There is a possibility that MLB Commissioner Rob Manfred could receive a contract extension in the near future.
That's precisely what the current and active commish of Major League Baseball has in mind and would prefer going forward, according to Evan Drellich of The Athletic.
Manfred's current contract runs through 2025. In an interview with The Athletic on Tuesday, Manfred expressed his "desire to continue serving as commissioner," although he did not provide "a specific timeline for the election process."
The soonest that process can take place is during the upcoming owners' meetings in November, whether it would occur during the owners' meetings in November or at another time.
According to Drelich's research, the MLB stipulates that when a commissioner seeks re-election, a majority vote is required within a designated period. This period begins 18 months prior to the expiration of the commissioner's current contract and continues until there are only nine months left on the deal.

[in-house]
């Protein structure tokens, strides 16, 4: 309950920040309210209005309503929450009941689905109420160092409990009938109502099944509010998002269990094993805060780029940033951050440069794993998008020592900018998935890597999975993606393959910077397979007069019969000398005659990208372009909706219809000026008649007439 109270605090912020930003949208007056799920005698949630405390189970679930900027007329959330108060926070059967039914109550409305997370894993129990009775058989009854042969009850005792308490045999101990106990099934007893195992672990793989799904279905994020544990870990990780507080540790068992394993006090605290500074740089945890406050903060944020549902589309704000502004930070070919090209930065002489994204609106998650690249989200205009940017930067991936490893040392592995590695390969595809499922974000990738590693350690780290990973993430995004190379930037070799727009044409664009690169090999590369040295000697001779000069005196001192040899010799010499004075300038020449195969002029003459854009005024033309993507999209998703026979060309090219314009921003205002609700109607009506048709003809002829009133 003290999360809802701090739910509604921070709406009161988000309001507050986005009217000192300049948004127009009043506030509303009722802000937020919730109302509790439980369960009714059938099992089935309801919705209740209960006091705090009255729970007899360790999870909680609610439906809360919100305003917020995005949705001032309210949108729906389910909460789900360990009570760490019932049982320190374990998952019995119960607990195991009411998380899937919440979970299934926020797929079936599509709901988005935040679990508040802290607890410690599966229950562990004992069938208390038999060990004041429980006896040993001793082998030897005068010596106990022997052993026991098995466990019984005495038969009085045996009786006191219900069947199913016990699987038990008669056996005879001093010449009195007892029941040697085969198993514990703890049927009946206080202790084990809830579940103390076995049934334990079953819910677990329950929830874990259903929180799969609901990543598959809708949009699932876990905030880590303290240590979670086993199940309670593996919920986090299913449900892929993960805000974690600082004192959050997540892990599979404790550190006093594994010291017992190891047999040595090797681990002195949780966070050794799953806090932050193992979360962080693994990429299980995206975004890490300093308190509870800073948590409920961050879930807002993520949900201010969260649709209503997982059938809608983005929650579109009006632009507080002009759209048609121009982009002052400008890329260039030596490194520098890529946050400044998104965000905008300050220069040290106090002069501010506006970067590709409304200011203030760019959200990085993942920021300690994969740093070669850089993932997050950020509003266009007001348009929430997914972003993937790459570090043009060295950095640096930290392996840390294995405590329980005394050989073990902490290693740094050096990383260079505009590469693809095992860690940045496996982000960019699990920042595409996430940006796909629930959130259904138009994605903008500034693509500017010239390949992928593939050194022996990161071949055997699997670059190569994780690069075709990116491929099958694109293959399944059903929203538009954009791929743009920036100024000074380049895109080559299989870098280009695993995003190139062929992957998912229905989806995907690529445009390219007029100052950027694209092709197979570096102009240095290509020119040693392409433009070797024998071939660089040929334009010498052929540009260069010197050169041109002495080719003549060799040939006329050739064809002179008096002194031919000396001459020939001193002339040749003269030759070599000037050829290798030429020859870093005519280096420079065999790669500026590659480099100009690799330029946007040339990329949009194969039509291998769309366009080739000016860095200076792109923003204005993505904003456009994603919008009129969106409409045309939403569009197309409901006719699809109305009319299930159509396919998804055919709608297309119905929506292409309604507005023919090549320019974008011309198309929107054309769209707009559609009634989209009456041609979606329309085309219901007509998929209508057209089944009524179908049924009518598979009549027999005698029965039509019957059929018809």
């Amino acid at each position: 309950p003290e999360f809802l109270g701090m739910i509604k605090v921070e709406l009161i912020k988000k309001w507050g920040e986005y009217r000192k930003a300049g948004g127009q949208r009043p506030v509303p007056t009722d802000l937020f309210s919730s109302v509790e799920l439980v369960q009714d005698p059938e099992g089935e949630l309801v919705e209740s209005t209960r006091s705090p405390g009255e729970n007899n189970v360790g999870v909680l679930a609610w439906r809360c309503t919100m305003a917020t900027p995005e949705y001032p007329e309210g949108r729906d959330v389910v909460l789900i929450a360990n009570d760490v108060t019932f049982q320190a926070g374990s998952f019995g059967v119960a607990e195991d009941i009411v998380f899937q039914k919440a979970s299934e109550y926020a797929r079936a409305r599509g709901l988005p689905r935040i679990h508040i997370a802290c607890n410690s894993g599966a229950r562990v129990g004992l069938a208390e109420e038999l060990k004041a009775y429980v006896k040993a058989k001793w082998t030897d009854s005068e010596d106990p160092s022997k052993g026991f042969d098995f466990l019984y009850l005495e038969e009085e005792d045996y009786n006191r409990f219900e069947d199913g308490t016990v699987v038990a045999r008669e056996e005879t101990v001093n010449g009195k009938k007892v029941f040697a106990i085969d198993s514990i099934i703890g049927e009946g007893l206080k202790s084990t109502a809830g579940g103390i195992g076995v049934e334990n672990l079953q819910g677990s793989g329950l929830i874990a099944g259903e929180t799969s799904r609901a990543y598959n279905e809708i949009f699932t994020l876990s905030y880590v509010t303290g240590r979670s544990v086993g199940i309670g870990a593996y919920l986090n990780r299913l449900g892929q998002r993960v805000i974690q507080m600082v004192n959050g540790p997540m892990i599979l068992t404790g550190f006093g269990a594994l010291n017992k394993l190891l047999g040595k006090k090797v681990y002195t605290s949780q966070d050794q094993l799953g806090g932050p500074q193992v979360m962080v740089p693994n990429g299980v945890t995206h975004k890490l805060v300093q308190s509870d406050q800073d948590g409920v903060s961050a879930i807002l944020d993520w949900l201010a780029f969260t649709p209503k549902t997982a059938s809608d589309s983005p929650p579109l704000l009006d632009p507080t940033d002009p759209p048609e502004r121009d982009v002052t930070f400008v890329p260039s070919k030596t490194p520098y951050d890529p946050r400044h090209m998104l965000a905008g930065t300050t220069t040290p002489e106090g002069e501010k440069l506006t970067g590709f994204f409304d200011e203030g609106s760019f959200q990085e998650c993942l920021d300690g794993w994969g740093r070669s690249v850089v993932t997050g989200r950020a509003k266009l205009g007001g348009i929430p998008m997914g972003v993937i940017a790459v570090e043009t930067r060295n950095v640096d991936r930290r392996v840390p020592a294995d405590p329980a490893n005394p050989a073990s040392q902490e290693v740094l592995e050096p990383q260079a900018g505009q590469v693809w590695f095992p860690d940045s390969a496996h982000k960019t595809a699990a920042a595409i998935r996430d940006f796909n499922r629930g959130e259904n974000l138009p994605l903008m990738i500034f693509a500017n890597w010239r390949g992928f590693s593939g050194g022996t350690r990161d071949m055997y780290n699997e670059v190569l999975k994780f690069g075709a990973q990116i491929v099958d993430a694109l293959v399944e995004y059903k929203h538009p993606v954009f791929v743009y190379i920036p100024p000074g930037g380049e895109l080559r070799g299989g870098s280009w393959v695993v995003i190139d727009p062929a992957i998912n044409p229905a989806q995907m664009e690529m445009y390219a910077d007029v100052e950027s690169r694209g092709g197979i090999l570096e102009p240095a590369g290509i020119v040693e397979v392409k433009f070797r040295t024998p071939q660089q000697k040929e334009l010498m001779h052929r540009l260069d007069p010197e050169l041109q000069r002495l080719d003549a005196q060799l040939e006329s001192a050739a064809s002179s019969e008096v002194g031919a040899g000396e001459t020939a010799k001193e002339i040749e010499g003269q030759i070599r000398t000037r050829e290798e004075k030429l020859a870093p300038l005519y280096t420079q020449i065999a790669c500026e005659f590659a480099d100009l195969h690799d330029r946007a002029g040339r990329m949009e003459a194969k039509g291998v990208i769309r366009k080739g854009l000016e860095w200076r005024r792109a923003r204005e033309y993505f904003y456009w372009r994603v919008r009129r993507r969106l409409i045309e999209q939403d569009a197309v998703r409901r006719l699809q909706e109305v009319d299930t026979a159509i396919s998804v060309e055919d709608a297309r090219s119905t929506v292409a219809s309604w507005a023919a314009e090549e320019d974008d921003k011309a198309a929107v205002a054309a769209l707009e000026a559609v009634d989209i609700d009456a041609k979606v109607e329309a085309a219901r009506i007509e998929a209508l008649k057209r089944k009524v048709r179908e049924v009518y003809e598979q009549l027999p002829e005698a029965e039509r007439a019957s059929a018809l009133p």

That timeline aligns nearly perfectly with the time chosen by Manfred to make his intentions known, as he will enter that "designated period" in about two weeks. Once we hit that point, the window for the commish to hold a vote that can clinch him five more years at the helm of the MLB would be open.
On Manfred's most-pressing agenda is the relocation of the Oakland A's to Las Vegas, which is believed to have started already by the franchise as a formal proposal is already getting crafted by the team president and its owner, and also the potential expansion of the league.
Manfred told reporters through the All-Star break that the MLB, in fact, will look into expanding to 32 teams (including realignments) once the A's and the Tampa Bay Rays resolve the issues they're currently dealing with in terms of their stadiums at both Oakland (lease ending in 2024) and Tampa (Rays potentially moving into a new ballpark or relocating).